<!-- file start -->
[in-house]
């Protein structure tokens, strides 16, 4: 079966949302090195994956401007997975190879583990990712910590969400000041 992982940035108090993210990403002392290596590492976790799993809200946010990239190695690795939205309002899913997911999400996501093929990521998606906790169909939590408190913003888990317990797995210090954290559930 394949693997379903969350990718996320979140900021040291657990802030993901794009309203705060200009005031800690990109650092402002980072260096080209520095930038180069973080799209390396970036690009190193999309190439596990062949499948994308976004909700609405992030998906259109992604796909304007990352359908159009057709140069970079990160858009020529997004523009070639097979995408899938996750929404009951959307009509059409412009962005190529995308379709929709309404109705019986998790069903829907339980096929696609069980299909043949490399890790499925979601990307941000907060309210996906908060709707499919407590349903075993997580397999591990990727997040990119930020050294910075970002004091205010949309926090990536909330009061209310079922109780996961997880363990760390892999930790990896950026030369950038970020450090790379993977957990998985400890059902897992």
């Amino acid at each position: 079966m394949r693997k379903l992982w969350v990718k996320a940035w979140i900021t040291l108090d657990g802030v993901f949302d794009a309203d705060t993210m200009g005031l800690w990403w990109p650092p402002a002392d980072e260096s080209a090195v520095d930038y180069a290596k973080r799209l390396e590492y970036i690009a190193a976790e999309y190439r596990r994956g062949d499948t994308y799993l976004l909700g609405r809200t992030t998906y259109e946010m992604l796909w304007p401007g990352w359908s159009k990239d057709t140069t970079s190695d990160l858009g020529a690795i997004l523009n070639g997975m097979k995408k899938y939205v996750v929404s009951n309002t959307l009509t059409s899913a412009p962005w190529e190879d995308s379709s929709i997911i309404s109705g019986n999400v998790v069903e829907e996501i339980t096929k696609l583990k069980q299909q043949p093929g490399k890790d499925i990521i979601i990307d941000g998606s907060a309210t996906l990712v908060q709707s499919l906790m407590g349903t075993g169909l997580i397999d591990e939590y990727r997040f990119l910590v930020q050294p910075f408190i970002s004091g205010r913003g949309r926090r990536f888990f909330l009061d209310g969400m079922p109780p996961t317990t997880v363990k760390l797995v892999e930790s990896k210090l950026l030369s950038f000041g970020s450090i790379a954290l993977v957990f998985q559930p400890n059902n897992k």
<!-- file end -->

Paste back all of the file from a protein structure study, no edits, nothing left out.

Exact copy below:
[in-house]
């Protein structure tokens, strides 16, 4: 079966949302090195994956401007997975190879583990990712910590969400000041 992982940035108090993210990403002392290596590492976790799993809200946010990239190695690795939205309002899913997911999400996501093929990521998606906790169909939590408190913003888990317990797995210090954290559930 394949693997379903969350990718996320979140900021040291657990802030993901794009309203705060200009005031800690990109650092402002980072260096080209520095930038180069973080799209390396970036690009190193999309190439596990062949499948994308976004909700609405992030998906259109992604796909304007990352359908159009057709140069970079990160858009020529997004523009070639097979995408899938996750929404009951959307009509059409412009962005190529995308379709929709309404109705019986998790069903829907339980096929696609069980299909043949490399890790499925979601990307941000907060309210996906908060709707499919407590349903075993997580397999591990990727997040990119930020050294910075970002004091205010949309926090990536909330009061209310079922109780996961997880363990760390892999930790990896950026030369950038970020450090790379993977957990998985400890059902897992």
């Amino acid at each position: 079966m394949r693997k379903l992982w969350v990718k996320a940035w979140i900021t040291l108090d657990g802030v993901f949302d794009a309203d705060t993210m200009g005031l800690w990403w990109p650092p402002a002392d980072e260096s080209a090195v520095d930038y180069a290596k973080r799209l390396e590492y970036i690009a190193a976790e999309y190439r596990r994956g062949d499948t994308y799993l976004l909700g609405r809200t992030t998906y259109e946010m992604l796909w304007p401007g990352w359908s159009k990239d057709t140069t970079s190695d990160l858009g020529a690795i997004l523009n070639g997975m097979k995408k899938y939205v996750v929404s009951n309002t959307l009509t059409s899913a412009p962005w190529e190879d995308s379709s929709i997911i309404s109705g019986n999400v998790v069903e829907e996501i339980t096929k696609l583990k069980q299909q043949p093929g490399k890790d499925i990521i979601i990307d941000g998606s907060a309210t996906l990712v908060q709707s499919l906790m407590g349903t075993g169909l997580i397999d591990e939590y990727r997040f990119l910590v930020q050294p910075f408190i970002s004091g205010r913003g949309r926090r990536f888990f909330l009061d209310g969400m079922p109780p996961t317990t997880v363990k760390l797995v892999e930790s990896k210090l950026l030369s950038f000041g970020s450090i790379a954290l993977v957990f998985q559930p400890n059902n897992k």